The role of the Vaccine Adverse Event Reporting system (VAERS) in monitoring vaccine safety.
ABSTRACT The role of the health professional in supporting the national passive surveillance system is essential, as the first hint of a potential problem usually originates with the astute clinician who reports a case to the appropriate source. The investigation that resulted in the voluntary withdrawal of rotavirus vaccine was triggered by nine reports to VAERS of intussuception, eight of which had occurred within 1 week of the first dose of this vaccine. Health professionals have access to the most complete information related to adverse events experienced by their patients. Any index of suspicion that a serious event or death may be related to vaccination is reason for the health professional to submit a VAERS report. Determination of whether an event was caused by the vaccine is not a prerequisite for filing a VAERS report. When in doubt, providers should report to VAERS. VAERS solicits reports for all events temporally related to vaccination, some of which may be coincidental and some of which may merely indicate a change in the frequency of expected events. Post-marketing surveillance relies on health professionals to report suspicious events, thus improving the quality of reported data and contributing significantly to safeguarding public health. Recommendations for healthcare professionals to report to VAERS recently have been incorporated into the Standards for Pediatric Immunization Practices, which are endorsed by multiple professional organizations. Despite the limitations of spontaneous reports, VAERS provides vital information of clinical importance. The identification of signals in adverse event surveillance may initiate further investigation of potential problems in vaccine safety or efficacy, and facilitate subsequent dissemination of safety-related information to the scientific community and the public. This process begins with voluntary submission of reports of possible vaccine-associated events to VAERS by the informed and conscientious health professional.
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ABSTRACT: In preparation for pandemic vaccine safety monitoring, we assessed adverse events reported to the Vaccine Adverse Event Reporting System following receipt of trivalent inactivated influenza vaccines among adults from 1990 through 2005. We calculated reporting rates for nonserious, serious, and neurological adverse events. We reviewed reports of recurrent events and deaths, as well as reports identified through advanced signal detection. The most frequently reported events were local reactions and systemic symptoms. Guillain-Barré syndrome was the most frequently reported serious event (0.70 reports per million vaccinations). Adverse event reporting rates have been reasonably constant over time. No new safety concerns emerged after our review of 15 years of post-licensure surveillance data. These findings provide useful information if pandemic vaccine is rapidly distributed and pre-licensure data are limited.Vaccine 04/2009; 27(15):2114-20. DOI:10.1016/j.vaccine.2009.01.125 · 3.49 Impact Factor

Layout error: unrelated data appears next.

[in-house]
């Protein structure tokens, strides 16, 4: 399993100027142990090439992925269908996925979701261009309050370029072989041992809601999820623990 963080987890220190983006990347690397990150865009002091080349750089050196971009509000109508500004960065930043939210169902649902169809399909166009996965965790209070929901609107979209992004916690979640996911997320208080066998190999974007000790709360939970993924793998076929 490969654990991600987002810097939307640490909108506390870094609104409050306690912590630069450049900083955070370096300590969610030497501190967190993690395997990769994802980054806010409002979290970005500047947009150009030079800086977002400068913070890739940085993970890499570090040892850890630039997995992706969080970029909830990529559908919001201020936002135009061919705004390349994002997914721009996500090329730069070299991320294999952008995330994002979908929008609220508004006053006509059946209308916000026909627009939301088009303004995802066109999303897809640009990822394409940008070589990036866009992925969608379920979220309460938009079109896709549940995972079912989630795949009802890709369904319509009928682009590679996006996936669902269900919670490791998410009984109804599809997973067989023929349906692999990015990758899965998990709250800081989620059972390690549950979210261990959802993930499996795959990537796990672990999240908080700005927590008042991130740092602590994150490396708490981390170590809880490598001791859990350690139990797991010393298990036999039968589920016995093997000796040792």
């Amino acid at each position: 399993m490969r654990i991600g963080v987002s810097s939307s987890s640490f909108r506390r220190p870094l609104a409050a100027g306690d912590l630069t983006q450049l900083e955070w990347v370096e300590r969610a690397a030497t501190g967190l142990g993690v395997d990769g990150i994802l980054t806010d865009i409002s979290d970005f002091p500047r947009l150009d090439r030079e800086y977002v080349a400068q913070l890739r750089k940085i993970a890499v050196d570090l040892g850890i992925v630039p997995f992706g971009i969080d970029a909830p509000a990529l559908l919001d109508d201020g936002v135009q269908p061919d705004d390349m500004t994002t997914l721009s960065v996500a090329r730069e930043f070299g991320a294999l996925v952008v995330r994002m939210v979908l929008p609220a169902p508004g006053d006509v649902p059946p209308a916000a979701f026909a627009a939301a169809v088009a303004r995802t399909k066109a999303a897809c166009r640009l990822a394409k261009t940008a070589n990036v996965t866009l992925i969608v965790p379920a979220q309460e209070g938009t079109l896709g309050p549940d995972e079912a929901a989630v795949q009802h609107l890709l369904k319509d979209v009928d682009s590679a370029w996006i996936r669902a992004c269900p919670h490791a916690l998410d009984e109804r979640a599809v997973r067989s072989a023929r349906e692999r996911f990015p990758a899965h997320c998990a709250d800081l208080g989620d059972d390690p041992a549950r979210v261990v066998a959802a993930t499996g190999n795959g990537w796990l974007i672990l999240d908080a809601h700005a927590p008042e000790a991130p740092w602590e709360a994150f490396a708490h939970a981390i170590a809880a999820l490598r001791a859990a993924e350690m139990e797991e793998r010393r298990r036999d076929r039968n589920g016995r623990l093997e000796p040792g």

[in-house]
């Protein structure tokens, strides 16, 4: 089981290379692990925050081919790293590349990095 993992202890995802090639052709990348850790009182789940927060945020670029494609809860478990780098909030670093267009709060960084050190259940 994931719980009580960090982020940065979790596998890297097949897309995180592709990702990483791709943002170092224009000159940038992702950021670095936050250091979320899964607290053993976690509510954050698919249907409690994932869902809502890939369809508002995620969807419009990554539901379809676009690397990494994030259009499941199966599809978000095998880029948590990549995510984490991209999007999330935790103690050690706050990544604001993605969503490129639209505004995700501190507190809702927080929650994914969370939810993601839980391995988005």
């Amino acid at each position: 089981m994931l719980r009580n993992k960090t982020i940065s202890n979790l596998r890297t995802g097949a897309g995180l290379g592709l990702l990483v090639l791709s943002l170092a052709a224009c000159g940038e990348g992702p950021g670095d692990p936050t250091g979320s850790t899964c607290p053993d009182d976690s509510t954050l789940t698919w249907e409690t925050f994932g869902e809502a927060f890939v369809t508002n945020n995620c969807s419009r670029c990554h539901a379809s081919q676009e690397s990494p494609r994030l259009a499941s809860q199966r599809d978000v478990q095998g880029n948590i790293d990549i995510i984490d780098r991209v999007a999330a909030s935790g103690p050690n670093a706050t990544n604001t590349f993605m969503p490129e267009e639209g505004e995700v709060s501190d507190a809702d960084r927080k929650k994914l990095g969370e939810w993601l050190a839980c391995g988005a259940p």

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ABSTRACT: Yellow fever (YF) vaccine has been used for prevention of YF since 1937 with over 500 million doses administered. However, rare reports of severe adverse events following vaccination have raised concerns about the vaccine's safety. We reviewed reports of adverse events following YF vaccination reported to the U.S. Vaccine Adverse Event Reporting System (VAERS) from 2000 to 2006. We used estimates of age and sex distribution of administered doses obtained from a 2006 survey of authorized vaccine providers to calculate age- and sex-specific reporting rates of all serious adverse events (SAE), anaphylaxis, YF vaccine-associated neurotropic disease, and YF vaccine-associated viscerotropic disease. Reporting rates of SAEs were substantially higher in males and in persons aged > or =60 years. These findings reinforce the generally acceptable safety profile of YF vaccine, but highlight the importance of physician and traveler education regarding the risks and benefits of YF vaccination, particularly for travelers > or =60 years of age. Vaccination should be limited to persons traveling to areas where the risk of YF is expected to exceed the risk of serious adverse events after vaccination, or if not medically contraindicated, where national regulations require proof of vaccination to prevent introduction of YF.Vaccine 09/2008; 26(48):6077-82. DOI:10.1016/j.vaccine.2008.09.009 · 3.49 Impact Factor
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ABSTRACT: In the event that a vaccine is available during an influenza pandemic, vaccine safety monitoring will occur as part of comprehensive public health surveillance of the vaccination campaign. Though inactivated influenza vaccines have been widely used in the United States and much is known about their safety profile, attention will need to be paid to both common self-limited adverse reactions and rarer, more serious events that may or may not be causally related to vaccination. The primary surveillance systems used to generate and test hypotheses about vaccine safety concerns are the Vaccine Adverse Event Reporting System (VAERS) and the Vaccine Safety Datalink (VSD), respectively. Examples of recent use of these systems to investigate influenza vaccine safety and enhancements planned for use during a pandemic are presented. Ethical issues that will need to be addressed as part of an overall vaccine safety response include risk communication and injury compensation. Advance planning and the use of available technologic solutions are needed to respond to the scientific and logistic challenges involved in safely implementing mass vaccination during a pandemic.The Yale journal of biology and medicine 11/2005; 78(5):265-75.